First, to the point of Jesuits being liberals, let me take one instance. When I am asked about whether I am Pro-Life or Pro-Choice (or Pro-Abortion) I have no reservation in averring that I am 100% pro-life. This meets with nods from many who seem to think that there are Jesuits out there who are actively working to kill unborn babies. Yet I always go on to say that not only am I vehemently against abortion, I am against euthanasia, I am against guns, I totally oppose the death penalty, and I'm not a fan of war. I'm also so Pro-Life that I think that we as a nation, and as a world, need to address the economic structures that contribute to crippling poverty. I am so Pro-Life that I think we as a nation need to take steps to address our flailing educational and medical systems. I am so Pro-Life that, when people hear how broadly I construe Pro-Life, I go from being a "Good Conservative" to being a "Filthy Liberal."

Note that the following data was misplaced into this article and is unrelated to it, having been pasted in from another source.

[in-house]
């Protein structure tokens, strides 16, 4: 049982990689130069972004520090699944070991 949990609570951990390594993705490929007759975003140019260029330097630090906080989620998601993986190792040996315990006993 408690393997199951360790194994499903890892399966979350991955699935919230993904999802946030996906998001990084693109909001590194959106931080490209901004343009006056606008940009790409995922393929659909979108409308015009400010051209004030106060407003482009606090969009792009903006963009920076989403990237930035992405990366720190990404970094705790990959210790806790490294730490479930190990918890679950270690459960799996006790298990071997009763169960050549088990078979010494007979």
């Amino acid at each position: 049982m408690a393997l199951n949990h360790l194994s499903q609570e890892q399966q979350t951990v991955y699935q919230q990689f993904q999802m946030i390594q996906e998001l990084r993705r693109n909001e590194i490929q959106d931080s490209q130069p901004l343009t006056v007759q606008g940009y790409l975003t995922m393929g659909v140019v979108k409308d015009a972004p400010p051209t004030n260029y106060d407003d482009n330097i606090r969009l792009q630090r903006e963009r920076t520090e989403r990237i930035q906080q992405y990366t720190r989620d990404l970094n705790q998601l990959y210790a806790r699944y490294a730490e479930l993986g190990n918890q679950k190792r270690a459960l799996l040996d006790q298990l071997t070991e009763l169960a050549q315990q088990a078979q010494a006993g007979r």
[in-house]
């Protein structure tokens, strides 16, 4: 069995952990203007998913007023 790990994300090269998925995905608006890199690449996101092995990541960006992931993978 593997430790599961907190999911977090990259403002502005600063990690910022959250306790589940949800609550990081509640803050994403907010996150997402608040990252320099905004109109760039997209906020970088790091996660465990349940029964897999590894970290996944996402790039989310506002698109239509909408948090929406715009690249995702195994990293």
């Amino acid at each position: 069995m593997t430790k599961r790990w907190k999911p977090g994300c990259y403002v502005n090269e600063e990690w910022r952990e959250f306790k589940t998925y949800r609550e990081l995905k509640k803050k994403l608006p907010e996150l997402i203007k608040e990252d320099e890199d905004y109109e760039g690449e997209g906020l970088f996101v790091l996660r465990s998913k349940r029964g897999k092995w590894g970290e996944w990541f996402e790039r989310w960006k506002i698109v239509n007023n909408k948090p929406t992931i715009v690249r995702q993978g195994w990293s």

Does this make sense? If I agree with a person on abortion, I'm a Good Catholic. If I extend my valuation of life to other issues, I become a Socialist and I'm told that I'm out-of-touch with reality and that I live in an ivory tower (such towers, I guess, abound in Detroit). How is it that the more Pro-Life I am, the more that I endorse and affirm the dignity of EVERY HUMAN LIFE from womb to tomb, that I am transformed from a "Good Catholic" into a "Dissenting Jesuit"? Boggles my mind.

As for clerical attire, I wear the Roman collar every day to work (unless we have a spirit day, when I seize the opportunity to wear jeans and a spirit shirt). I also wear it to sporting events (when we play other Catholic league teams), when I chaperone dances, when I go out to meet benefactors, when I attend social events that are directly linked to the school or to the Society of Jesus. Yet the fact that I spend most of my waking hours wearing black isn't enough for some: when I go to the movies, the doctor's, or to hang out with my friend I should be clad in clerical attire. So should clergy be "on" all of the time?